I photographed Ledley King’s testimonial at White Hart Lane on Monday night and had some really good access to the players. Ledley was club captain when we published our two behind-the-scenes books with Spurs and I know him from my time with the England team. It was a great night, a pleasure to photograph and just up the road on the bus.

The club has posted a gallery of the best pictures and it’s been interesting to read some of the comments about them from fans:

Ledley King Testimonial

This is my personal favourite – Ledley and his son Coby walking out onto the pitch before kick-off.

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www.mooneyphoto.com

 

 

Football Fans

We’ve been busy with two World Cup advertising campaigns for the last few months and hope to shoot a third around the England v Peru game at Wembley in May. So far, we’ve had to create set-ups of football fans and get powerful, emotional and believable photographs of the kind of moments we expect to see in Brazil this summer.

Our experience at real football games over the last 20 years has been a real asset in modifying the production design we developed in early 2012 for McDonald’s Olympics campaign. We continue to rely heavily on our archive of tens of thousands of images from our time building The FA’s Photo Library and working for sponsors and Premier League clubs as we plan the current job.

This is a selection from some of the recent searches I’ve done, for styling or props research (among other things). The first, of the Japanese lady with the postcard, is special because she just happened to be holding up one of our photographs when I spotted her.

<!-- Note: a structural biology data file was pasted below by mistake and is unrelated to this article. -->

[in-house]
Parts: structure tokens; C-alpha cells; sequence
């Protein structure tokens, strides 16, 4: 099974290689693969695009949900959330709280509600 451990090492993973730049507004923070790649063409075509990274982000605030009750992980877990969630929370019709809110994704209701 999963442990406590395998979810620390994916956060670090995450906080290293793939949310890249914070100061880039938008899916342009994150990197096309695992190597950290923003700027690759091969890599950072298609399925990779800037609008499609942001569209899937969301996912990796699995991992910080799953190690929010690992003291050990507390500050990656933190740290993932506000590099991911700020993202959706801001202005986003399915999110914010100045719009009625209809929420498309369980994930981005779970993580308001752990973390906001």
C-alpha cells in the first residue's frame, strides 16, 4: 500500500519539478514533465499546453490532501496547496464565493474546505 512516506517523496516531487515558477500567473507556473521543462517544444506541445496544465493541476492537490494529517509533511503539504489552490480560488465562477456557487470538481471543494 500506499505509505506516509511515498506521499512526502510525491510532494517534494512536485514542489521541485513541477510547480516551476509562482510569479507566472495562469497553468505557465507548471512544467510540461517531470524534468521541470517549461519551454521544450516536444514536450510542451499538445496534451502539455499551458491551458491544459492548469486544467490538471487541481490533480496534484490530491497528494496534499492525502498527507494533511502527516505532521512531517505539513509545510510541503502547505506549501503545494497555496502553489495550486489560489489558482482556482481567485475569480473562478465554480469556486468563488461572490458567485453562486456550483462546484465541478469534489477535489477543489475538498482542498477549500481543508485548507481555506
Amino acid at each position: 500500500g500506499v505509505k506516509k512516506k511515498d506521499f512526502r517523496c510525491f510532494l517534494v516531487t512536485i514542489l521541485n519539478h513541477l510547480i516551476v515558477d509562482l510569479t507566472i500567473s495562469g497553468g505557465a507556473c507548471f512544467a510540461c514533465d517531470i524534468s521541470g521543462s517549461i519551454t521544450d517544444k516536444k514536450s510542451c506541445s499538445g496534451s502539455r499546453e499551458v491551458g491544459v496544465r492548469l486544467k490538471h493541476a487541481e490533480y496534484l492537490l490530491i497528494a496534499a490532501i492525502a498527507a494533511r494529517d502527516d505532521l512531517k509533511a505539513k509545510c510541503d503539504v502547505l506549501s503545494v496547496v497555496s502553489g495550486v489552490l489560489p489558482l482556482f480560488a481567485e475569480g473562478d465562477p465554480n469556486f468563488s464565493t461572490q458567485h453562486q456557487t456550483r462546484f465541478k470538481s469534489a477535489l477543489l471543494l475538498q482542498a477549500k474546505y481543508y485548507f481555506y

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Stadium Training in Portugal

I’m going through our England football team archive to find my best 100 pictures of a particular player. I photographed hundreds of training sessions during the six years I spent inside the camp and this selection is from the build-up to the four Euro 2004 games England played at the tournament.

The night before a match, the players train at the stadium to get a feel for the pitch. Press photographers and television have the first 10 to 15 minutes of a session to get their pictures and I wait until they leave before my cameras come out.

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www.mooneyphoto.com

 

Defeat in Moscow

Five years ago I was taking pictures behind-the-scenes for the England football team. The ones published below, taken over three days in October 2007, tell the inside story of a Euro 2008 Qualifier away to Russia.

I’d photographed three tournaments since World Cup 2002 in Japan, covering nearly seventy games with the players and staff. We were coming to the end of the qualifying campaign for the European Championships and the trip to Russia followed five successive 3-0 victories. We’d beaten them a month earlier at Wembley and the mood was good.

Two days before the match, the squad trained at Blessed Thomas Holford Catholic College in Manchester. It had the same artificial playing surface as the Ludzhniki Stadion in Moscow and the kids from the infants school next door spent their playtime watching the session.

Later that night, our plane landed in the freezing snow of Moscow Airport. The day after, we stayed in the hotel and prepared for evening training at the stadium.

I had team staff accreditation for the match as I’d been assisting Martin and Tom in the Kit Department. The dressing room was big and bright (which is not always the case on away trips) and full of opportunities for me as players prepared to face the opposition. For the first 45 minutes of the game, I found myself next to the England bench which was a new experience.

England lost 2-1. Five weeks later, we were beaten 3-2 by Croatia in the rain at Wembley.